ONLY three days are left to see Rupert Everett’s stunning new production of Chekhov’s Uncle Vanya, adapted by David Hare.
This second main house play of the summer season started on 18th July but the planned press night had to be postponed when John Light, who plays the doctor Astrov, was injured. Back now on a crutch, his performance has all the intensity we expected from the man who was a memorable Dudley in Mary Stuart last year at Bath.
Uncle Vanya is perhaps the best known and most frequently performed of Chekhov’s plays, but remains elusive for directors, actors and audiences. Between them, director Everett (who also plays the title role) and Hare have stripped away some of the longeurs, slightly rearranged the scenes and added a sprinkling of modern dialogue, and in so doing have intensified the drama and underlined its timeless universality.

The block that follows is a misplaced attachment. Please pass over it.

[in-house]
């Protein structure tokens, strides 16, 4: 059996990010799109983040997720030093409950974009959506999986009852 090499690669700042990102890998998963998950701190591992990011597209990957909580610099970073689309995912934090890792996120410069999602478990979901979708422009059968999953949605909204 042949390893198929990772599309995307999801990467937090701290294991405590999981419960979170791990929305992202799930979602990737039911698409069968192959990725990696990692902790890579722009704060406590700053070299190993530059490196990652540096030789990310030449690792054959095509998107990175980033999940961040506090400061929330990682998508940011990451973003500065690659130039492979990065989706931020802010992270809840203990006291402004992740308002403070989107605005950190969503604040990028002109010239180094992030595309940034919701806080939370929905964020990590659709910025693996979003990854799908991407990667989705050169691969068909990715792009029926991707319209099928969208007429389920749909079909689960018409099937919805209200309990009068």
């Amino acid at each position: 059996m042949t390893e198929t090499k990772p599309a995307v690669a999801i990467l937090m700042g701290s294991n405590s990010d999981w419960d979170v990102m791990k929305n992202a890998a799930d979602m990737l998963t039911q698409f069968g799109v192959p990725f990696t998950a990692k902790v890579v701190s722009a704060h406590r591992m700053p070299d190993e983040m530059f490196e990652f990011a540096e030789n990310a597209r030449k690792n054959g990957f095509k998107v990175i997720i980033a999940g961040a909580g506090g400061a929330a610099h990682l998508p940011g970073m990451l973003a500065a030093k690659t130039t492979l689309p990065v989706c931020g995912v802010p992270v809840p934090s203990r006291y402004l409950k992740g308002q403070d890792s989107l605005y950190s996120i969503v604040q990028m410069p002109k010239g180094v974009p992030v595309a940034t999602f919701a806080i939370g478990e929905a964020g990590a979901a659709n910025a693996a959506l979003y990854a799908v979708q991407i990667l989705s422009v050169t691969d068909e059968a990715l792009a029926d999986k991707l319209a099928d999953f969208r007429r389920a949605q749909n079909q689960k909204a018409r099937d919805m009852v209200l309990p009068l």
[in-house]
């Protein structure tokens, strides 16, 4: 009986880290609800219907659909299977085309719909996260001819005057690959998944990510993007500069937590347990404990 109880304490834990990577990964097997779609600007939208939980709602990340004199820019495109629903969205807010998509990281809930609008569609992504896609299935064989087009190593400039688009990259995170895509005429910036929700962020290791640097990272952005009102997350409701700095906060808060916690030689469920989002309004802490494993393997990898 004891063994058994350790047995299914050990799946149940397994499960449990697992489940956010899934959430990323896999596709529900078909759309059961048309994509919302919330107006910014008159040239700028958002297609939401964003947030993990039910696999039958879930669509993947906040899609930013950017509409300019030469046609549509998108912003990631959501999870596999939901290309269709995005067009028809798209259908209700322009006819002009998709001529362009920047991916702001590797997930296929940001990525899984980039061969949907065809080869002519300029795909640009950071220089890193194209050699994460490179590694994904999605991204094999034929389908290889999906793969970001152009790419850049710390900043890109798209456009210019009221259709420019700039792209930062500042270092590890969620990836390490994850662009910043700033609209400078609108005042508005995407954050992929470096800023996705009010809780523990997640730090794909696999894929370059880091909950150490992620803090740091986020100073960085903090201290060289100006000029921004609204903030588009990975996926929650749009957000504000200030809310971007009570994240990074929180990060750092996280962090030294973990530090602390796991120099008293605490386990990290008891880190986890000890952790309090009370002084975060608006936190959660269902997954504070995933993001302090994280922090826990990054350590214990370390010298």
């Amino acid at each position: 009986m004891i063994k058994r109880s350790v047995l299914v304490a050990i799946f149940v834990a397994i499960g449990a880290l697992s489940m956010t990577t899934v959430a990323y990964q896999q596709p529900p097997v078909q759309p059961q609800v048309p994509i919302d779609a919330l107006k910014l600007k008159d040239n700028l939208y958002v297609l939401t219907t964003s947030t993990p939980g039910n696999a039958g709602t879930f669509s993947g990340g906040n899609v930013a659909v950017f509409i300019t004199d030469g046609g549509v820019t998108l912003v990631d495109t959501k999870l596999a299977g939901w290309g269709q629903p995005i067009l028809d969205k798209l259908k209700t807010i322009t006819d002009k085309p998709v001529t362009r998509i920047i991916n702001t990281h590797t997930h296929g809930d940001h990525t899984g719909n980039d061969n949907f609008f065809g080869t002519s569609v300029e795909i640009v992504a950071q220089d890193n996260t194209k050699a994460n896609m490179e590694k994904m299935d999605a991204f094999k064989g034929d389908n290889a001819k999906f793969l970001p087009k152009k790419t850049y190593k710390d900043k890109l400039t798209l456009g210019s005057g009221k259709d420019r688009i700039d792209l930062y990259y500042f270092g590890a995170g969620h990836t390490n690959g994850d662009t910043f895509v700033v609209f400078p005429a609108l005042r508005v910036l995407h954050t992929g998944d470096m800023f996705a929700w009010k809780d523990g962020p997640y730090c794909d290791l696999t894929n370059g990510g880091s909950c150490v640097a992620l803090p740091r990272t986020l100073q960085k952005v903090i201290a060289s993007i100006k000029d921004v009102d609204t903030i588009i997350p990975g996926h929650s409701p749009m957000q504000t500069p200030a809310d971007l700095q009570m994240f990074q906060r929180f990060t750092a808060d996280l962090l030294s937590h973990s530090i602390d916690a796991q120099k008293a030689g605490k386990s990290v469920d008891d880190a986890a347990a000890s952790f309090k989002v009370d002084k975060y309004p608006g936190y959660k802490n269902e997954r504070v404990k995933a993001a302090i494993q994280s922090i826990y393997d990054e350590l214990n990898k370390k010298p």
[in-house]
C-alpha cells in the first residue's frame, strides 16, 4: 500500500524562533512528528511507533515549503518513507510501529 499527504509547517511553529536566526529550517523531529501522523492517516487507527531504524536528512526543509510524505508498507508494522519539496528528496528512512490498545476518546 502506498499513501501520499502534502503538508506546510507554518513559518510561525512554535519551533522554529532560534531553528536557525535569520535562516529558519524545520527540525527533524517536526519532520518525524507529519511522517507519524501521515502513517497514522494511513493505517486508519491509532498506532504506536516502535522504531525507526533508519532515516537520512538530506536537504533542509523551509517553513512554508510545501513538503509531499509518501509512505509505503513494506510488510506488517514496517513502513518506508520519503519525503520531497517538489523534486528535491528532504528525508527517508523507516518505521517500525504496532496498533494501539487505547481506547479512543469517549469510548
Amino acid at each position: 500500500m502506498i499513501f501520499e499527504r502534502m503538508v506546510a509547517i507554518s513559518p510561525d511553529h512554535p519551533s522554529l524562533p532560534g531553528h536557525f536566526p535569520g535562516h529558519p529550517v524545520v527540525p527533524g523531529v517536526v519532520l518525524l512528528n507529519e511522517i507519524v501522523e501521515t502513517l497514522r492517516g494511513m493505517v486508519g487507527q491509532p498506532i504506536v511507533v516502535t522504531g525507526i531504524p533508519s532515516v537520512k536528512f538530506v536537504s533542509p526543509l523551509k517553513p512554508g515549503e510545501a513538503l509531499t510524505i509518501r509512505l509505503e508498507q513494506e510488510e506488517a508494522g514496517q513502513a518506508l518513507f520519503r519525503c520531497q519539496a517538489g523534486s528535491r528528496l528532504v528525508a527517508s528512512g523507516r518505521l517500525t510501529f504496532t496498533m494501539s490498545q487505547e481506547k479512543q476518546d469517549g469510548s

Charles Quiggin’s beautiful set, lit by Rick Fisher, turns at the interval, allowing the audience to look out at Russia, rather than in from its vast plains. It opens new insights into the play, the story of middle aged Vanya and his niece Sonya, her selfish father and their family home.
The production perfectly captures the enduring ennui of their lives, spent with family retainers, old friends and peasants on the land, while intellectuals hold sway in the cities. Everett is a piratical Vanya, in his clothes and his anger, but his spirit was crushed long ago. His passion for Yelena is fleeting and he knows it is hopeless.
Sonya’s patient hope is perfectly caught by Katherine Parkinson, and Clemence Poesy manages to give some soul to Yelena, disappointed wife of Michael Byrne’s whingeing and manipulative Professor Serebryakov.
John Light’s Astrov brings 21st century urgency to his plans to restore the devastated forests around the estate and to rebalance nature.
Running at just under two hours, this is Chekhov concentrated, capturing the humour, the longing and the passion. See it if you possibly can. Some seats remain for evening performances until Saturday 3rd August.